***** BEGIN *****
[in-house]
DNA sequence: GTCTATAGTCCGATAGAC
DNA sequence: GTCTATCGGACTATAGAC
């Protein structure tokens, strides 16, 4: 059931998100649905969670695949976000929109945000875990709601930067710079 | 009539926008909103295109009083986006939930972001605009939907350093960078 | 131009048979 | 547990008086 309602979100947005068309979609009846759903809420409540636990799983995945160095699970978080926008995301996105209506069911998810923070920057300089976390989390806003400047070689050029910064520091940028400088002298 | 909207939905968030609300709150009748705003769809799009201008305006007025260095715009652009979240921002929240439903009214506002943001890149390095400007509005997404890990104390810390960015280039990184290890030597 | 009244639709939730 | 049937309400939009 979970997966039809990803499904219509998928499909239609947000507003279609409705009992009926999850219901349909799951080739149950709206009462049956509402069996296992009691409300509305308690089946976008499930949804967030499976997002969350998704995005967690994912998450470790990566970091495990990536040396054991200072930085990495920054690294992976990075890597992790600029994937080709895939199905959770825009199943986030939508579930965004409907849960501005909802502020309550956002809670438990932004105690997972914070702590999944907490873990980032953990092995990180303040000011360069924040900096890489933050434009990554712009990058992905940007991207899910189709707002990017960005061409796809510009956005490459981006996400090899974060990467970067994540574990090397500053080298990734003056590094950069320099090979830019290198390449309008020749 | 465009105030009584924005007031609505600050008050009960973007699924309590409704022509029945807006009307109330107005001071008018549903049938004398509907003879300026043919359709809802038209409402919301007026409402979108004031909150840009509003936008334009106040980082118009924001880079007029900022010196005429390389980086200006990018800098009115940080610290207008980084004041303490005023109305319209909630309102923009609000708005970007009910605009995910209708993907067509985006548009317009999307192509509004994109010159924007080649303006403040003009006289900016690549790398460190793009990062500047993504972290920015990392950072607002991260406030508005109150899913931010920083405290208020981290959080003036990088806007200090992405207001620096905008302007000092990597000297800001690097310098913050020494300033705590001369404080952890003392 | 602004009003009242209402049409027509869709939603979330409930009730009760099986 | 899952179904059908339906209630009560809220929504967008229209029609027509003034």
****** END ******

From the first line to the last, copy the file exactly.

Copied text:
[in-house]
DNA sequence: GTCTATAGTCCGATAGAC
DNA sequence: GTCTATCGGACTATAGAC
């Protein structure tokens, strides 16, 4: 059931998100649905969670695949976000929109945000875990709601930067710079 | 009539926008909103295109009083986006939930972001605009939907350093960078 | 131009048979 | 547990008086 309602979100947005068309979609009846759903809420409540636990799983995945160095699970978080926008995301996105209506069911998810923070920057300089976390989390806003400047070689050029910064520091940028400088002298 | 909207939905968030609300709150009748705003769809799009201008305006007025260095715009652009979240921002929240439903009214506002943001890149390095400007509005997404890990104390810390960015280039990184290890030597 | 009244639709939730 | 049937309400939009 979970997966039809990803499904219509998928499909239609947000507003279609409705009992009926999850219901349909799951080739149950709206009462049956509402069996296992009691409300509305308690089946976008499930949804967030499976997002969350998704995005967690994912998450470790990566970091495990990536040396054991200072930085990495920054690294992976990075890597992790600029994937080709895939199905959770825009199943986030939508579930965004409907849960501005909802502020309550956002809670438990932004105690997972914070702590999944907490873990980032953990092995990180303040000011360069924040900096890489933050434009990554712009990058992905940007991207899910189709707002990017960005061409796809510009956005490459981006996400090899974060990467970067994540574990090397500053080298990734003056590094950069320099090979830019290198390449309008020749 | 465009105030009584924005007031609505600050008050009960973007699924309590409704022509029945807006009307109330107005001071008018549903049938004398509907003879300026043919359709809802038209409402919301007026409402979108004031909150840009509003936008334009106040980082118009924001880079007029900022010196005429390389980086200006990018800098009115940080610290207008980084004041303490005023109305319209909630309102923009609000708005970007009910605009995910209708993907067509985006548009317009999307192509509004994109010159924007080649303006403040003009006289900016690549790398460190793009990062500047993504972290920015990392950072607002991260406030508005109150899913931010920083405290208020981290959080003036990088806007200090992405207001620096905008302007000092990597000297800001690097310098913050020494300033705590001369404080952890003392 | 602004009003009242209402049409027509869709939603979330409930009730009760099986 | 899952179904059908339906209630009560809220929504967008229209029609027509003034």